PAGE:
Wednesday, September 30, 2020

Songs about Kate from North Macedonia and Bulgaria

Kate, Kate, kaleš Kate, ajde Kate da begame!
Dorde v gora šuma ima, em po pole komuniga. 
Bulgarian folk song

The name Kate (pronounced Ka-te) is the shortened form of Katerina. Judging from the number of songs on YouTube, this is a popular name in North Macedonia and Bulgaria. 

Video #1,  Tri Godini Kate, is a dance song from North Macedonia. You can find the old, typewritten notes here. The rhythm is lesnoto 7/8 (galloping-apple-apple).

This is also a popular folk dance on Zoom.


Video #2 is another 7/8 lesnoto dance from Bulgaria: Kate Lichno Devojche.  It is from the southwest (Pirin) region of Bulgaria.  Notice how common the 7/8 lesnoto rhythm is in both North Macedonia and Pirin Bulgaria

Video #3 is Kate Katerino, from the Pirin region of Bulgaria. This is a modern version of a traditional song and it is not the entire song (maybe half of it). This is a fancy version done at a party with a lot of embellishments.

Video #4 is the traditional music with the dance. The instructor is Dimitar (Mitko) Petrov.


Video #5 is another Kate song from the Pirin region, Kate Kate Kalesh Kate.  The group is Cubrica from the Netherlands.  Although there is no dancing in this video, the music is a strong 9/16 (devetorka) rhythm popular in Pirin Bulgaria and North Macedonia.

The quote at the very top of this page is the first stanza of the song.  You can find the translation here:

My daughter has a variant of the name Katerina, her name is Katrina (like the hurricane) and she and her husband recently celebrated their fourth wedding anniversary.  She can run like the wind on an autumn day.

By the way, she didn't marry the teacher (like Kate in the song in Video #3 and Video #4)

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Sunday, September 13, 2020

Serbian Dances that Sound Croatian

I'm not confused, I'm just well mixed.
Robert Frost

This can be a source of confusion sometimes, when one country's music sounds like another's.  Since I enjoy writing about confusion and Balkan dance it was time for another post on that topic.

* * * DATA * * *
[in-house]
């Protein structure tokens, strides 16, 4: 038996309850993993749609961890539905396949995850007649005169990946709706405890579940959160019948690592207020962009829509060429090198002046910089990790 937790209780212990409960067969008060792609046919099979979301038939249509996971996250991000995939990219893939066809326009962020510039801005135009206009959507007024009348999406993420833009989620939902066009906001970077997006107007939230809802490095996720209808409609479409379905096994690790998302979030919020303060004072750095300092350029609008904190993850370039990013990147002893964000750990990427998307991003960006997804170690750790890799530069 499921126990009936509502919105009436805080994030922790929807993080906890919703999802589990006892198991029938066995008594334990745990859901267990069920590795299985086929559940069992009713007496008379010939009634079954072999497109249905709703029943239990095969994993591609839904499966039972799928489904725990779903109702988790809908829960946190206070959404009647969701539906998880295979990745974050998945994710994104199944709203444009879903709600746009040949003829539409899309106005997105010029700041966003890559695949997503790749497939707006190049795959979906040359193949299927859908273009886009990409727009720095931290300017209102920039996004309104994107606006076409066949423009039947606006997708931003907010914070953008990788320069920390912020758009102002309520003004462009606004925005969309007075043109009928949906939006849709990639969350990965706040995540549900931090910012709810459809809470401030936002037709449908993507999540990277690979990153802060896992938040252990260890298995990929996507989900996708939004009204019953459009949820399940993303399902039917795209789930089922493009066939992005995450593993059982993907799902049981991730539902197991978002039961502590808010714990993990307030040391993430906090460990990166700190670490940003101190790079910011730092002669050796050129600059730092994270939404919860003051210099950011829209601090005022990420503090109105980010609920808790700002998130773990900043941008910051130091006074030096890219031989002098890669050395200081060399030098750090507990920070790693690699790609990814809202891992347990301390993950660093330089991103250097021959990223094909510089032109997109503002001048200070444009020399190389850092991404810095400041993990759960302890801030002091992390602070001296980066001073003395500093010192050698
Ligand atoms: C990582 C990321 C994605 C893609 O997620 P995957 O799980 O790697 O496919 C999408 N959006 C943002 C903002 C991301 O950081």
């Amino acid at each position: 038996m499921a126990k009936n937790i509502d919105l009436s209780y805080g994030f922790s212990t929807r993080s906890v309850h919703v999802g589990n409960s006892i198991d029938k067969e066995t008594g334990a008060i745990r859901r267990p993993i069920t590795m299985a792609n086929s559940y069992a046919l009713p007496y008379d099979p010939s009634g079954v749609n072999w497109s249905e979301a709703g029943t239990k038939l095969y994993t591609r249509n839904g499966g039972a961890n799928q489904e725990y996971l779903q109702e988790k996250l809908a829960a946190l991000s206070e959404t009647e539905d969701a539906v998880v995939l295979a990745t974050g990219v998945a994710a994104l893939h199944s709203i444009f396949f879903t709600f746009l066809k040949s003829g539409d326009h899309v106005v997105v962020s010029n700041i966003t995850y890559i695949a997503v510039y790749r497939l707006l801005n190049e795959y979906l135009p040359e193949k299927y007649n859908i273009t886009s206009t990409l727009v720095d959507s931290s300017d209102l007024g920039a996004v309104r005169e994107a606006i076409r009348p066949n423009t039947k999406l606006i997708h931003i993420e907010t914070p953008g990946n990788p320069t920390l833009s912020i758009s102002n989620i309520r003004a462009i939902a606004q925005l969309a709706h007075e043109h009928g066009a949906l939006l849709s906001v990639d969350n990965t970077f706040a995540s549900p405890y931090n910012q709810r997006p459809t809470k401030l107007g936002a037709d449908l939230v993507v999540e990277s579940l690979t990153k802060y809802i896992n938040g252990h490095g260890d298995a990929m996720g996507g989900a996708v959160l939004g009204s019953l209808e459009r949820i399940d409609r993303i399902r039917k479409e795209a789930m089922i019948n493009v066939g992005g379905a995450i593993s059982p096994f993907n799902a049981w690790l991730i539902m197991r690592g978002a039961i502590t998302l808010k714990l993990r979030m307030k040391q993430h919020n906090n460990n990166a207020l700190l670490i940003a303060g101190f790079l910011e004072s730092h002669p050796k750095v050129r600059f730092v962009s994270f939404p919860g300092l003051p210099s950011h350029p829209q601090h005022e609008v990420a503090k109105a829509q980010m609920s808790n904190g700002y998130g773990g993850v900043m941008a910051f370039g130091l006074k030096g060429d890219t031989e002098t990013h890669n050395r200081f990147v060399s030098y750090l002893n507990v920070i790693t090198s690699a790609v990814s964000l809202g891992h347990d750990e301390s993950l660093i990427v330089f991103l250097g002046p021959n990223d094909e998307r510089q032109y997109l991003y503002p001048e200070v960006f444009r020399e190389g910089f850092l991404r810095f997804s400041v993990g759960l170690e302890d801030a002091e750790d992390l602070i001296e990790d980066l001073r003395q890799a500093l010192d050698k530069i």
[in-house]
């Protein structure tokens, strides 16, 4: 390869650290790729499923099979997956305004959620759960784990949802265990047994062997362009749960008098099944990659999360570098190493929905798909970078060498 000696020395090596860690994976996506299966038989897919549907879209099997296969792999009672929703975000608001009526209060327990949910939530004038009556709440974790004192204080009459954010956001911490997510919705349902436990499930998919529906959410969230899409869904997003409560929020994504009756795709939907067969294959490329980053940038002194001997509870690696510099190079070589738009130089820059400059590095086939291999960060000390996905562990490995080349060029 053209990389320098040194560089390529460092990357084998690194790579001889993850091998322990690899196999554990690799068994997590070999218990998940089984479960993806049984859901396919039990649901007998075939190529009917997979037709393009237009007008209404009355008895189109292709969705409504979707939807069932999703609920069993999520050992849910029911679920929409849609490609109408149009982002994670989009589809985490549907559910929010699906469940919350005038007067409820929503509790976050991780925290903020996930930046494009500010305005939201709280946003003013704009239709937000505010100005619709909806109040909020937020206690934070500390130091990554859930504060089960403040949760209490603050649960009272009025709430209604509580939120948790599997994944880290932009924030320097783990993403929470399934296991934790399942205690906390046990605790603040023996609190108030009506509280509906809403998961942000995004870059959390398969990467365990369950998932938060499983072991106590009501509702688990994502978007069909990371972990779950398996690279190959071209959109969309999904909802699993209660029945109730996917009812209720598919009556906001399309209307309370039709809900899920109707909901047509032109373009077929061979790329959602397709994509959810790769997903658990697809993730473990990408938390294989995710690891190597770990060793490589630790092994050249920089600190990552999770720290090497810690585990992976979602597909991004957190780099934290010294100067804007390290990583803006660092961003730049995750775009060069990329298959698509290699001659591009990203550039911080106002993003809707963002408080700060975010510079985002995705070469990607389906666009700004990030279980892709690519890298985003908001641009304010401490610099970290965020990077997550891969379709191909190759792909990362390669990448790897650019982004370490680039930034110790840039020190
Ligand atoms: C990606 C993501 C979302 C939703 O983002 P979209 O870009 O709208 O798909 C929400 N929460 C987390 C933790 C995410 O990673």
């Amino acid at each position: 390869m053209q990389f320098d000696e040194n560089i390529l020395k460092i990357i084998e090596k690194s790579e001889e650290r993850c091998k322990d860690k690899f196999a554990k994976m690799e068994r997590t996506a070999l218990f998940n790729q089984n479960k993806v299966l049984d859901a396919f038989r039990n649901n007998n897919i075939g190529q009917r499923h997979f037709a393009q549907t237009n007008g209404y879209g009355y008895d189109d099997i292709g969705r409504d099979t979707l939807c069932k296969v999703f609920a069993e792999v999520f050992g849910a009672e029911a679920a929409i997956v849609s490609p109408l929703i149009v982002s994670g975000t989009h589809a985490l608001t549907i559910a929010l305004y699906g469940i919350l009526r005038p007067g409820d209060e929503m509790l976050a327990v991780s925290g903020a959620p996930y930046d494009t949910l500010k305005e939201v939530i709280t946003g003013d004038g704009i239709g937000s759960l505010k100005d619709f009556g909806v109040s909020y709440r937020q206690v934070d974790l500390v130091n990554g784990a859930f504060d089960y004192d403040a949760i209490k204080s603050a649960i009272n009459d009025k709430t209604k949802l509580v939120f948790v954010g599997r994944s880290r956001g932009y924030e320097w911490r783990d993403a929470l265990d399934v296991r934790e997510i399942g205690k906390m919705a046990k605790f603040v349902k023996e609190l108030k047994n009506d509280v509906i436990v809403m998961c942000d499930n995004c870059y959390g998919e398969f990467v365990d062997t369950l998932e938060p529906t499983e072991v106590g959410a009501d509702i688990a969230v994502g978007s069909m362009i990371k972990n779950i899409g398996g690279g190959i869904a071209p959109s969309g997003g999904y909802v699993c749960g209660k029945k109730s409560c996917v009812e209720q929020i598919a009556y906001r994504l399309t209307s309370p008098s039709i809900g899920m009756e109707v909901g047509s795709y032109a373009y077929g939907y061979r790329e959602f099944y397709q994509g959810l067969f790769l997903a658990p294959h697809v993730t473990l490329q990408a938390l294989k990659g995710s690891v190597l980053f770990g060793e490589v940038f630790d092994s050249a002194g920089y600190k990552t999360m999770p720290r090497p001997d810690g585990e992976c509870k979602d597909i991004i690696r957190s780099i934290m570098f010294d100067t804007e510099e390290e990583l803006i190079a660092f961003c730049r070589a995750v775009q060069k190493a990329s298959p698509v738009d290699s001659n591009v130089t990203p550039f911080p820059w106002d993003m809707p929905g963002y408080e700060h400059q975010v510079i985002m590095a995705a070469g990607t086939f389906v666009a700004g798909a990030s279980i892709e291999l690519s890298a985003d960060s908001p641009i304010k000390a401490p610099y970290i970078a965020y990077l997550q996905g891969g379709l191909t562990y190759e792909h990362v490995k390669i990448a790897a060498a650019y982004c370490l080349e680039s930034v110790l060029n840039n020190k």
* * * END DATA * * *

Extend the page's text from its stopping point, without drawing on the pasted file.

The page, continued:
Serbian music is usually associated with the accordion (some people find this an instrument of torture but the Serbs love it).  Croatian music is usually associated with the tamburitza orchestra.  The tamburitza orchestra includes a number of string instruments that give it its distinctive sound.

One thing I noticed is that Croatian kolo tends to start to the left and Serbian to the right.

Although most people associate tamburitza music with Croatia, it is also popular in Vojvodina, an autonomous province in Serbia.

The first example is the dance Rokoko Kolo.

Video #2  is the dance Keleruj ,also from  Vojvodina, Srem district. This is a performance of a school group. Notice the Hungarian flag in the background.  There is a significant Hungarian minority in Vojvodina.  It's the most diverse region in Serbia.

Vojvodina was ruled in turn by Romans, Slavs, Ottoman Turks, and the Austro-Hungarian Empire.  When the Austrian Empire broke up in 1918, parts of it became a part of Yugoslavia, a country that no longer exists. After the Yugoslav wars, it split into different countries.

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The "Flavors" of Serbian Kolo

The "Flavors" of Croatian Kolo

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